Searching for the Truth

When you need to fact-check information, there’s a lot of options:

  • Snopes investigates rumors like “Nabisco is producing Fried Chicken Oreos”(false, by the way)
  • LazyTruth is an app you can use to debunk stories in chain emails
  • uncovers claims related to public policy and politics
  • PolitiFact is an independent website that checks claims made by politicians using their “Truth-O-Meter” (and tracks President Obama’s campaign promises using their “Obameter”)

But when looking up information on a topic, or trying to learn more about an issue, most people turn to Google as the primary place to get information. Google ranks its search results using an algorithm that looks at metadata (including keywords), popularity, and, increasingly, personalized information gleaned from your search habits and history. How does Google know a website is popular? It looks to see how many other pages link to it, and counts each link as vote of recommendation for that website. The more times other websites link to a certain page, the more that website page will move to the top of your Google search results.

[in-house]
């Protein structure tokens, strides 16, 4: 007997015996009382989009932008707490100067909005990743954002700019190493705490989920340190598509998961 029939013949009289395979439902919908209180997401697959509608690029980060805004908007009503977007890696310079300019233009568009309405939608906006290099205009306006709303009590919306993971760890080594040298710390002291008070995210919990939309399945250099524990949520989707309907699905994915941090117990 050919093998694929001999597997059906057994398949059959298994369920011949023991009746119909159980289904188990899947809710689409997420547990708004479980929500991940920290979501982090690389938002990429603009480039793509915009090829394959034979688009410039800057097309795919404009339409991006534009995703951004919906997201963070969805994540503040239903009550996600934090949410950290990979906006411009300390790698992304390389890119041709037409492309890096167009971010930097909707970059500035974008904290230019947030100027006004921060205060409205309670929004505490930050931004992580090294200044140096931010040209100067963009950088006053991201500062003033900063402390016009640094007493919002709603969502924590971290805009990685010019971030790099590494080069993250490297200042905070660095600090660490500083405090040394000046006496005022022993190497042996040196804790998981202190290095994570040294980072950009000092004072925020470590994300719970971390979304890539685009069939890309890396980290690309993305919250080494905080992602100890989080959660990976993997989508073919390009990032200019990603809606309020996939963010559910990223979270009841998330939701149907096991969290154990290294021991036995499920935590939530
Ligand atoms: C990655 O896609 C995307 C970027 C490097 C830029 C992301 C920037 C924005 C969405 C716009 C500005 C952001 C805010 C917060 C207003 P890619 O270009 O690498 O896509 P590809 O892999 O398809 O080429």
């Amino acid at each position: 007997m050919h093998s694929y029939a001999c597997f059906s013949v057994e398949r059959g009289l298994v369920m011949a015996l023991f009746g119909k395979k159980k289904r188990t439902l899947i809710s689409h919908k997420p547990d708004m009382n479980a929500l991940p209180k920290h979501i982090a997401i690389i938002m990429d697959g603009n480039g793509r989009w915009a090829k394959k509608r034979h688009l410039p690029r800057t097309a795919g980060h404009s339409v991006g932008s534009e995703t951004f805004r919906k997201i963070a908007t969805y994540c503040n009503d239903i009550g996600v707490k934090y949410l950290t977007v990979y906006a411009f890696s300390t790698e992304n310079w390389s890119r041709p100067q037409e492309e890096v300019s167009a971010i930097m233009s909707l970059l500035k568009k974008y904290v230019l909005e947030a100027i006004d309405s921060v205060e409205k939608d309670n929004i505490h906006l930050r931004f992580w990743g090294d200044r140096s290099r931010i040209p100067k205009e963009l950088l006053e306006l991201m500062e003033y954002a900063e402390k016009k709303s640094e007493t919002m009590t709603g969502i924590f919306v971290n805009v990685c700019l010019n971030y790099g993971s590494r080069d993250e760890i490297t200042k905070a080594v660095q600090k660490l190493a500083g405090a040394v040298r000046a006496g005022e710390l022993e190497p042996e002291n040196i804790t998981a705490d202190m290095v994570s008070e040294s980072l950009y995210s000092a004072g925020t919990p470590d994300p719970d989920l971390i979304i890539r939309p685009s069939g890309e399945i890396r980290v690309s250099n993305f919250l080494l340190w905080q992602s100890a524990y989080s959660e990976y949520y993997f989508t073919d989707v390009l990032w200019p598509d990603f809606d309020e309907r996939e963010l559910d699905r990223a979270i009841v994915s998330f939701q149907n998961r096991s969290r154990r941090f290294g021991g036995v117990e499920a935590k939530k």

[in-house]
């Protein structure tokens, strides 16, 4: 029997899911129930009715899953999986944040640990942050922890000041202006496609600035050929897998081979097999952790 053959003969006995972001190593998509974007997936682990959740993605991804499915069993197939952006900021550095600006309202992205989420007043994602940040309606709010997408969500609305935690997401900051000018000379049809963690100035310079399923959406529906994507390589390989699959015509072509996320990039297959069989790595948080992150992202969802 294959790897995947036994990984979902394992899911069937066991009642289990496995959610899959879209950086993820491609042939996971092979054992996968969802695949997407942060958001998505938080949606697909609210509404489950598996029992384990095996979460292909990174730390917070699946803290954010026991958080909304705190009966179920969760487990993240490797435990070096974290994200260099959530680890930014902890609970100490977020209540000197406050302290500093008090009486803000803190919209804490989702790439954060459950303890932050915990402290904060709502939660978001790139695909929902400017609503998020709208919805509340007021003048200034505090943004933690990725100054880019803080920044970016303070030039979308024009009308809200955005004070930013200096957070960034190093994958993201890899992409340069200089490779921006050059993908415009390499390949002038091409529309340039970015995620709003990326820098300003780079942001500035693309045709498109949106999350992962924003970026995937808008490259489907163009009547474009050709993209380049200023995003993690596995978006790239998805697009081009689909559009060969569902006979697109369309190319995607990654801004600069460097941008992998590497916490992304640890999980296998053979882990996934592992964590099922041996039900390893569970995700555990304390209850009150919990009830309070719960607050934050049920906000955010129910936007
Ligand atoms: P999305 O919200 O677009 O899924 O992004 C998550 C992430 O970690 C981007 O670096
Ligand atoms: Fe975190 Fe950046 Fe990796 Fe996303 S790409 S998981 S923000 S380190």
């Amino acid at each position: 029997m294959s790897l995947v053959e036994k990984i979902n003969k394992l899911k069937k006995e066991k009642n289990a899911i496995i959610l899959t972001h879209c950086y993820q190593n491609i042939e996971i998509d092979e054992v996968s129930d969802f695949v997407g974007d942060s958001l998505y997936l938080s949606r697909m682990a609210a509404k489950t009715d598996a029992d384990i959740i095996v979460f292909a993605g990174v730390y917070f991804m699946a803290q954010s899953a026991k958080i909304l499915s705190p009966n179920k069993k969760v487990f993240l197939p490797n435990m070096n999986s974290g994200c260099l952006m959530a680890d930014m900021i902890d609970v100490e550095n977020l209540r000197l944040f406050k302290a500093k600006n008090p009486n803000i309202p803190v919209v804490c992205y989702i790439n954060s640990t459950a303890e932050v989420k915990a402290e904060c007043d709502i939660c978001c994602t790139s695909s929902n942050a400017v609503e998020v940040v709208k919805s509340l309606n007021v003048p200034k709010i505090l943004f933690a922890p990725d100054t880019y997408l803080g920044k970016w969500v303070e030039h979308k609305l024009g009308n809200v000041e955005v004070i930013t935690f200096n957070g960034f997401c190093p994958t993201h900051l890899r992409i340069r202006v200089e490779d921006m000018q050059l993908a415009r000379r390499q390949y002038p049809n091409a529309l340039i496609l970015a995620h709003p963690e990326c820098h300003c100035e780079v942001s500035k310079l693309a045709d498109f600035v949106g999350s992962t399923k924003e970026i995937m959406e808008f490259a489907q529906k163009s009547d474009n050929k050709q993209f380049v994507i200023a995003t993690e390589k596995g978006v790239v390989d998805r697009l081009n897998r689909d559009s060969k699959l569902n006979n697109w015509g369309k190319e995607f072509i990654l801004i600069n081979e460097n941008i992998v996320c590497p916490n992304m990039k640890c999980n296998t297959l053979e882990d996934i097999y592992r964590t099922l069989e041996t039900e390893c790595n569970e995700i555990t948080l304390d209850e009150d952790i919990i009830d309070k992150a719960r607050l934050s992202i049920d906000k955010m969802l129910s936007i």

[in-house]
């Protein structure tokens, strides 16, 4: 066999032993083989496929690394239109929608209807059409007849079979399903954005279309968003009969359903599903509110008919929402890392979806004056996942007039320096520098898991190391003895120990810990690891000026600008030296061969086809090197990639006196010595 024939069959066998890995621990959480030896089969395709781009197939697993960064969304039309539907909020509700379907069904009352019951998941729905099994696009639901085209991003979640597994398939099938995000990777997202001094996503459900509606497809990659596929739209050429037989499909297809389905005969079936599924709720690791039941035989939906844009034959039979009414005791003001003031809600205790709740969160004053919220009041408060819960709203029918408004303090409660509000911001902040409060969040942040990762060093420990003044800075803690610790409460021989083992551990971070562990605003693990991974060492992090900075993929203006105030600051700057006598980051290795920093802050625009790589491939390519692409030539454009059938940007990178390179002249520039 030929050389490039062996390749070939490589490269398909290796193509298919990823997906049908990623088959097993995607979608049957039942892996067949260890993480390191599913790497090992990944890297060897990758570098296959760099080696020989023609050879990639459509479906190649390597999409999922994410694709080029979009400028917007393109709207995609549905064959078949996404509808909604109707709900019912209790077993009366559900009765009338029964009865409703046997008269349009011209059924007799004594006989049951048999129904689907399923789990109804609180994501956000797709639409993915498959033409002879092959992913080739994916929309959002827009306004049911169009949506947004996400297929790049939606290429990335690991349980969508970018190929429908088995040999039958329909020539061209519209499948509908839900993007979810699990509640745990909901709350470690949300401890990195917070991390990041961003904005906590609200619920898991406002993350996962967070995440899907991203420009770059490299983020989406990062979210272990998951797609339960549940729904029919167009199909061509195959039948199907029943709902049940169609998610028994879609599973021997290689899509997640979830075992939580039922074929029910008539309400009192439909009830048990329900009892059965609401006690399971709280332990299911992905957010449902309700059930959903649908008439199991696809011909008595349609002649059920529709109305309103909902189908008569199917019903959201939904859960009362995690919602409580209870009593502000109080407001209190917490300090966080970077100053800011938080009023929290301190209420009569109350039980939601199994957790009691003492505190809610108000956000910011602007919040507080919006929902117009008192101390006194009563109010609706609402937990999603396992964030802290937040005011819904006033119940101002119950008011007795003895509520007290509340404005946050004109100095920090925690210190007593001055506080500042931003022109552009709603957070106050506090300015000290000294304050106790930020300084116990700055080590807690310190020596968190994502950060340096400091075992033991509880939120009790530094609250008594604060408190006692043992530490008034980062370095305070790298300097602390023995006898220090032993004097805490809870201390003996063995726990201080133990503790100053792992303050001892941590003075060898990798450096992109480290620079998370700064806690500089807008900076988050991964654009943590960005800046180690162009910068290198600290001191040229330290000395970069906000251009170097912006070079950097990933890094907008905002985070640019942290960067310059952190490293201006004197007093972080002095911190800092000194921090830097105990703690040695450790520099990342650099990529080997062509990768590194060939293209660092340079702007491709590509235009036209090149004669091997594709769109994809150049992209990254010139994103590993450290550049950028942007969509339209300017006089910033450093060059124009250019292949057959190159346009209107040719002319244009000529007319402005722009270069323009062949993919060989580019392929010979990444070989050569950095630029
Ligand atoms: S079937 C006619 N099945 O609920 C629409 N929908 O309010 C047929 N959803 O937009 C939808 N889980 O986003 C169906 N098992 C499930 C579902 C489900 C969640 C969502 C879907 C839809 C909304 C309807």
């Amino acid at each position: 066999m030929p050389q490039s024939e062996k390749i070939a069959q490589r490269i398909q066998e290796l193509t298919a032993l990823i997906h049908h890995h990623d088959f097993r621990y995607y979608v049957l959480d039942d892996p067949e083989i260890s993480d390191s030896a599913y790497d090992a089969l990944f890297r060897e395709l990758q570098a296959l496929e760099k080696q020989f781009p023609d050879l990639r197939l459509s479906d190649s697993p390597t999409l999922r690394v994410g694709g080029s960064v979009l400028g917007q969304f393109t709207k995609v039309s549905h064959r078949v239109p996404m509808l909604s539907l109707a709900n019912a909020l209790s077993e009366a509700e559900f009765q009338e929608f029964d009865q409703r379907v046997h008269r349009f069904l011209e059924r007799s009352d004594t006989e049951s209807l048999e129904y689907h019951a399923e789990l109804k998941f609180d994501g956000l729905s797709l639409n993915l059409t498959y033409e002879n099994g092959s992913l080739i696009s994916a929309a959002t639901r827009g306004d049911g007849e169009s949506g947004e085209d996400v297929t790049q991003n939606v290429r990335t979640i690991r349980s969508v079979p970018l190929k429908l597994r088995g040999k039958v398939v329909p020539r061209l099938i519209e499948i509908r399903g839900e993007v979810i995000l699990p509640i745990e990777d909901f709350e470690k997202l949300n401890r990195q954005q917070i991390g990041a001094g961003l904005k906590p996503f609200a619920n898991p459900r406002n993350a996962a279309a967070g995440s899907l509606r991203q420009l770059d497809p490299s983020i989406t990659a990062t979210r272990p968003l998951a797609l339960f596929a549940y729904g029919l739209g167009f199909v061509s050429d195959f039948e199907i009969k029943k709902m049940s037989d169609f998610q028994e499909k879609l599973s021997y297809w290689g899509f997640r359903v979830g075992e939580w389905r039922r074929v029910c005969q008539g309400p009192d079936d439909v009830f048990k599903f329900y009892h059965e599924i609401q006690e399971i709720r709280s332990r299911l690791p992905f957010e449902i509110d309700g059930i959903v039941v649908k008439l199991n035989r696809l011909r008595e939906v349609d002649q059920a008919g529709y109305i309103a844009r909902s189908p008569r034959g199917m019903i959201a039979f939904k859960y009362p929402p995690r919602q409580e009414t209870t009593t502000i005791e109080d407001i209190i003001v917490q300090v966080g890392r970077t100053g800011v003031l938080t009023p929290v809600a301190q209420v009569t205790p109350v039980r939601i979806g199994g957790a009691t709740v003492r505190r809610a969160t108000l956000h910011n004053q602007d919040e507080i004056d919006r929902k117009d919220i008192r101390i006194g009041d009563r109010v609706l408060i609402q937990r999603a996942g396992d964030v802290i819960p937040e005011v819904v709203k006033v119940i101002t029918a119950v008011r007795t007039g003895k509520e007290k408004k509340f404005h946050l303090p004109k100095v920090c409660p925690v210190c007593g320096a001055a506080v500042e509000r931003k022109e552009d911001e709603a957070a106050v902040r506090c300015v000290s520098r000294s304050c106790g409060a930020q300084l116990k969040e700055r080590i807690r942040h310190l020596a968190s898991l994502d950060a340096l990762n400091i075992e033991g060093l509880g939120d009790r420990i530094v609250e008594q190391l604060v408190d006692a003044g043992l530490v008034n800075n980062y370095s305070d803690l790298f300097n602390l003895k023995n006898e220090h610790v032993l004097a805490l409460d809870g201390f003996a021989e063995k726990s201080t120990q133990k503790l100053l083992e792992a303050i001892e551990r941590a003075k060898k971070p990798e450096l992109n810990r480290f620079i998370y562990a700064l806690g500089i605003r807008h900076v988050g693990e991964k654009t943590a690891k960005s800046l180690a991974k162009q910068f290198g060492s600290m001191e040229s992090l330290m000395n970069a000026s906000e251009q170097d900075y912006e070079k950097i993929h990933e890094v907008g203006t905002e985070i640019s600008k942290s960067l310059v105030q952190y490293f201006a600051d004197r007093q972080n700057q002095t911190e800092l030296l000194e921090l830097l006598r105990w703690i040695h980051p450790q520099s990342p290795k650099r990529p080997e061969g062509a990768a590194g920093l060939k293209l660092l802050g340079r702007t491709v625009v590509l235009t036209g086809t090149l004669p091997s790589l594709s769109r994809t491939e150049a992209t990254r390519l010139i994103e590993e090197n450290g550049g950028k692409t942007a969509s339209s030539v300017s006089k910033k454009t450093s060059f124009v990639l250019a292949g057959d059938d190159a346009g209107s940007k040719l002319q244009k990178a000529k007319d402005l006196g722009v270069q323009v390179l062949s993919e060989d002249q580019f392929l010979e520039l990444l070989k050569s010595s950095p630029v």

Photo Credit: Pixabay

The problem: Those popular websites don’t always have correct information. As rumors spread, people often link to websites that support their claims, sometimes cherry-picking pages that only show one side of the story. A research team at Google is working on modifying that popularity model to “measure the trustworthiness of a page, rather than its reputation across the web.” According to an article in The New Scientist, this proposed algorithm “counts the number of incorrect facts within a page” instead of counting the number of incoming links.

In order for Google to determine what is and isn’t a fact, it has a vast Knowledge Vault that contains billions of pieces of information called triples, which it determines to be accurate information. If Google succeeds at being able to rank search results by accuracy (certainly, a useful service) this means we’re relying on technology, a company, an algorithm to tell us what is true and false, taking away our ability to think critically about the information we find, and putting an awful lot of trust in Google. Who will fact-check Google?

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